What should a Pastor be? – Part 4

I’ve given it a bit more thought and I actually DID have more to say on this subject of what a Pastor should be.  Today, as I was reading through 1 Peter 5 in preparation for my next sermon at CCOL, I realized that it has a TON to say about what a church leader should be – and thankfully, my convictions mirrored what it was saying – so, I’ll babble on a bit more about this issue…

#4 – Humble

Let’s just walk through the passage from 1 Peter 5, shall we?

1 To the elders among you, I appeal as a fellow elder, a witness of Christ’s sufferings and one who also will share in the glory to be revealed: 2 Be shepherds of God’s flock that is under your care, serving as overseers—not because you must, but because you are willing, as God wants you to be; not greedy for money, but eager to serve;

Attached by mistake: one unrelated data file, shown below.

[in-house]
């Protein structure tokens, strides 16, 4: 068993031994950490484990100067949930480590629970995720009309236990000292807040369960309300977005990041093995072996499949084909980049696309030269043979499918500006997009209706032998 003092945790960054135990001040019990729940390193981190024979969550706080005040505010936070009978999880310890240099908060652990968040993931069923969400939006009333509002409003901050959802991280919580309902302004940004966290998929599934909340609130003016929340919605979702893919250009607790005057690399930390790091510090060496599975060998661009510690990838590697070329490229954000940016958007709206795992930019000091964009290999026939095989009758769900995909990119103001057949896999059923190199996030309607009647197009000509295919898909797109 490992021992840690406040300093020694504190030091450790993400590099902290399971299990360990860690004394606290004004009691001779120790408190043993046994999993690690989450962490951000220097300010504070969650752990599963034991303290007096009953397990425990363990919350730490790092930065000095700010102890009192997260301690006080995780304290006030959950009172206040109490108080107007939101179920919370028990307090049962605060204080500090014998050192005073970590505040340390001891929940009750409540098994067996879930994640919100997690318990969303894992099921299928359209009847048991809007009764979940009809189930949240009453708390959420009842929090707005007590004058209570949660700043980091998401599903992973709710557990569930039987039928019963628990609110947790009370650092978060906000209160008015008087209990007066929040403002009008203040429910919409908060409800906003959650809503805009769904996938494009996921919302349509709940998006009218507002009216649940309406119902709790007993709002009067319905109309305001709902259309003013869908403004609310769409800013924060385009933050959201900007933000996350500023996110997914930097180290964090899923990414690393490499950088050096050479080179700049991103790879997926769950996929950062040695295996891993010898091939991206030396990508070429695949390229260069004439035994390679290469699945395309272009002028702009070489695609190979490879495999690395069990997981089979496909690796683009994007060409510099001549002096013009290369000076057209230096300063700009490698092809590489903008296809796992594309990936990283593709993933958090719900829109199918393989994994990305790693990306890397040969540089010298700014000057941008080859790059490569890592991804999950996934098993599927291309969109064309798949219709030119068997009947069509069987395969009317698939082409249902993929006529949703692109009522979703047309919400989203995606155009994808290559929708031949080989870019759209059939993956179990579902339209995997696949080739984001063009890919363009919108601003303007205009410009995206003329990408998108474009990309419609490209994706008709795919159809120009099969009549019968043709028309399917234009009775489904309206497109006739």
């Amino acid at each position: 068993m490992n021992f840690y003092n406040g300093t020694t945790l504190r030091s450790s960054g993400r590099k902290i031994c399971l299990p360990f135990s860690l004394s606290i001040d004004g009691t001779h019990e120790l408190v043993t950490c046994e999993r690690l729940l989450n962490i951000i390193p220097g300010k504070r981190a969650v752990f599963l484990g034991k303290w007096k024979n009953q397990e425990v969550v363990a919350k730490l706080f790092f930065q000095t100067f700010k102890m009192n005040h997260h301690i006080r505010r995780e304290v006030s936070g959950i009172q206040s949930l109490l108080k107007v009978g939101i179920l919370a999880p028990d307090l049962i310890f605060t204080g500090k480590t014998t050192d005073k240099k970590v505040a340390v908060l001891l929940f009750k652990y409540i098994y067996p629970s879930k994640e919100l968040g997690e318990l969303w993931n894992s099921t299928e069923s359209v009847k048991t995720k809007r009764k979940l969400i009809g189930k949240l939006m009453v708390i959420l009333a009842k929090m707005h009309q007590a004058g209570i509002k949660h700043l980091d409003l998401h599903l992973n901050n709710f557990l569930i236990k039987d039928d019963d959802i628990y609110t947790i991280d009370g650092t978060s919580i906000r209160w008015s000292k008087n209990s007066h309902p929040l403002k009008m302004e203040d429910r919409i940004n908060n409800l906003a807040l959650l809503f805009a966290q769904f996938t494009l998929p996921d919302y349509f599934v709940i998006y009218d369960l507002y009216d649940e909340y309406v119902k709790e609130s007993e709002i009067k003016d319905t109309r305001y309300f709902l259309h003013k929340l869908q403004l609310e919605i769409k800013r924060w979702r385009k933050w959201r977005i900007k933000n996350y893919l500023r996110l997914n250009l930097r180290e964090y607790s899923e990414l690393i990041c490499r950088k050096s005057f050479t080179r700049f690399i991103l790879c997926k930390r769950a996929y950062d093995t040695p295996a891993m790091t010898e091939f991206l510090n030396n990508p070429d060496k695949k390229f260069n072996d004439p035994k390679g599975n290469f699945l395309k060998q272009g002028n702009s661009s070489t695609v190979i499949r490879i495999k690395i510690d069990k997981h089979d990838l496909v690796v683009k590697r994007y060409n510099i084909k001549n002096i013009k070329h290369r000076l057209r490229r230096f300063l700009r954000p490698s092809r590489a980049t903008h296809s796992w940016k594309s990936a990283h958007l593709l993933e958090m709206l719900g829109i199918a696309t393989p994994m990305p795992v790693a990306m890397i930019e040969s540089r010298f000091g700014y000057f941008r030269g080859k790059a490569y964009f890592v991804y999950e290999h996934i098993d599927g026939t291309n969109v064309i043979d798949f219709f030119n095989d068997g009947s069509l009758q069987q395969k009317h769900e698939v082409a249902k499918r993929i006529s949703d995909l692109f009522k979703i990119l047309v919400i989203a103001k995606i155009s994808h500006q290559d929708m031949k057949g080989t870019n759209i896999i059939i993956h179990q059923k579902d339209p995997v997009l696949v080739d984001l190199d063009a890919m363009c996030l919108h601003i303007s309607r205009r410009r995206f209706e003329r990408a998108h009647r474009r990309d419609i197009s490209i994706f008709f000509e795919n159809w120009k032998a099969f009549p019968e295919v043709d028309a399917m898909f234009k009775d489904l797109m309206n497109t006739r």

• A shepherd was one of the lowliest positions in the society of that day.  Isn’t it interesting, from that perspective, that church leaders are referred to as shepherds?  Shepherding was not/is not a glamorous job (does that sound like the pastors you know?  Pastors who come off as celebrities scare me a bit…).  Shepherding was dirty, difficult, and demanding.  That sounds like the kind of pastoral ministry that gets in the muck and mire of life’s difficulties alongside the sheep – not staying aloof…as I’ve mentioned before…  it takes a good deal of humility to be involved with people to that degree.  It takes a great deal of humility to not care how the people of the church view you because you are getting dirty with the other, perhaps-less-than-desirable-sheep.